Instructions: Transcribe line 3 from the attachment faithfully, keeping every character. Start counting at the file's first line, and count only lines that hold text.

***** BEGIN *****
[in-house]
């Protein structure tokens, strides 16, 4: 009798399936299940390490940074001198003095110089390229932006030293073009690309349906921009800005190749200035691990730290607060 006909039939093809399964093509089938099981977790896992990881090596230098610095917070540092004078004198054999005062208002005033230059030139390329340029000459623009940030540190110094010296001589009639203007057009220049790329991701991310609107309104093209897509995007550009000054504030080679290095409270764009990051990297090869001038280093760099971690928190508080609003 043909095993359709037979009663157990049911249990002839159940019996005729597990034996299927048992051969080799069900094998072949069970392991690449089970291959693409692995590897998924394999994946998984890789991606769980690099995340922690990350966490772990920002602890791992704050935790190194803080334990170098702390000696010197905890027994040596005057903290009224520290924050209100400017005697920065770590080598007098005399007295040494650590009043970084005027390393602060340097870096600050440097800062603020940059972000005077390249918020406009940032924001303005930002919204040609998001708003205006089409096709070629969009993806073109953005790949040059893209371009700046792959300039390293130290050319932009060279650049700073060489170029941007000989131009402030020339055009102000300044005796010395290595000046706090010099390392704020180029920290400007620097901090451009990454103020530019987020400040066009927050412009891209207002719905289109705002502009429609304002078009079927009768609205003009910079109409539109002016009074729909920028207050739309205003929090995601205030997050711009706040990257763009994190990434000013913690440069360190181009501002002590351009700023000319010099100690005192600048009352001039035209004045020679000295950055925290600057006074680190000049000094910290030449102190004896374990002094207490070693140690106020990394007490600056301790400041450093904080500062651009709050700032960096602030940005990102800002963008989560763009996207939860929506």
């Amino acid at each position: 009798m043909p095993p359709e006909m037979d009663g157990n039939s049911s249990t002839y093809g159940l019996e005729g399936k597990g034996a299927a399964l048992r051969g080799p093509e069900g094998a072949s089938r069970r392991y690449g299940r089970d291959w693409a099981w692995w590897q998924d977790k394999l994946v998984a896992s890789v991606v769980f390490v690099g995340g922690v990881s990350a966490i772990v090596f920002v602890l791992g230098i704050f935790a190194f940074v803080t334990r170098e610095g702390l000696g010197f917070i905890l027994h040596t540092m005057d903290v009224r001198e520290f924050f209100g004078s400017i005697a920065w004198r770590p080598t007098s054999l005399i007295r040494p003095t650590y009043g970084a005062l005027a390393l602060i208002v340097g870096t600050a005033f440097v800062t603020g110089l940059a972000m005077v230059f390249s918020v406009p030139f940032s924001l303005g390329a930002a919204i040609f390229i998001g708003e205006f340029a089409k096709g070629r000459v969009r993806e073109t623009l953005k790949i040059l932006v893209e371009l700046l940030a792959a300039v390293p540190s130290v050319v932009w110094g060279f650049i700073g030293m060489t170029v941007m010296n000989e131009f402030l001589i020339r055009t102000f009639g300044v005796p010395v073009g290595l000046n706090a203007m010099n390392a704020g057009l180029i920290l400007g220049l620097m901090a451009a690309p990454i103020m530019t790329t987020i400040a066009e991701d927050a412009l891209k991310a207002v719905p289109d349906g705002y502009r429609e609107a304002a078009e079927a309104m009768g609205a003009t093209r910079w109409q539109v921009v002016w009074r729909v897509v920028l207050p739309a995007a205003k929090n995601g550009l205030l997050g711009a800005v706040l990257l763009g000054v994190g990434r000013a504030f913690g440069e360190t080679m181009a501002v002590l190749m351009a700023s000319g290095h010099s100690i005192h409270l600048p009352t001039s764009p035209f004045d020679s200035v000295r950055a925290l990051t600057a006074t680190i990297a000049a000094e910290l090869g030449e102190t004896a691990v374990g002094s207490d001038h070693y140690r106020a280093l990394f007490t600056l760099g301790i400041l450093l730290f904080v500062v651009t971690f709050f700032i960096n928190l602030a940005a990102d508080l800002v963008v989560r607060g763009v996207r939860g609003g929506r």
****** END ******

């Amino acid at each position: 009798m043909p095993p359709e006909m037979d009663g157990n039939s049911s249990t002839y093809g159940l019996e005729g399936k597990g034996a299927a399964l048992r051969g080799p093509e069900g094998a072949s089938r069970r392991y690449g299940r089970d291959w693409a099981w692995w590897q998924d977790k394999l994946v998984a896992s890789v991606v769980f390490v690099g995340g922690v990881s990350a966490i772990v090596f920002v602890l791992g230098i704050f935790a190194f940074v803080t334990r170098e610095g702390l000696g010197f917070i905890l027994h040596t540092m005057d903290v009224r001198e520290f924050f209100g004078s400017i005697a920065w004198r770590p080598t007098s054999l005399i007295r040494p003095t650590y009043g970084a005062l005027a390393l602060i208002v340097g870096t600050a005033f440097v800062t603020g110089l940059a972000m005077v230059f390249s918020v406009p030139f940032s924001l303005g390329a930002a919204i040609f390229i998001g708003e205006f340029a089409k096709g070629r000459v969009r993806e073109t623009l953005k790949i040059l932006v893209e371009l700046l940030a792959a300039v390293p540190s130290v050319v932009w110094g060279f650049i700073g030293m060489t170029v941007m010296n000989e131009f402030l001589i020339r055009t102000f009639g300044v005796p010395v073009g290595l000046n706090a203007m010099n390392a704020g057009l180029i920290l400007g220049l620097m901090a451009a690309p990454i103020m530019t790329t987020i400040a066009e991701d927050a412009l891209k991310a207002v719905p289109d349906g705002y502009r429609e609107a304002a078009e079927a309104m009768g609205a003009t093209r910079w109409q539109v921009v002016w009074r729909v897509v920028l207050p739309a995007a205003k929090n995601g550009l205030l997050g711009a800005v706040l990257l763009g000054v994190g990434r000013a504030f913690g440069e360190t080679m181009a501002v002590l190749m351009a700023s000319g290095h010099s100690i005192h409270l600048p009352t001039s764009p035209f004045d020679s200035v000295r950055a925290l990051t600057a006074t680190i990297a000049a000094e910290l090869g030449e102190t004896a691990v374990g002094s207490d001038h070693y140690r106020a280093l990394f007490t600056l760099g301790i400041l450093l730290f904080v500062v651009t971690f709050f700032i960096n928190l602030a940005a990102d508080l800002v963008v989560r607060g763009v996207r939860g609003g929506r």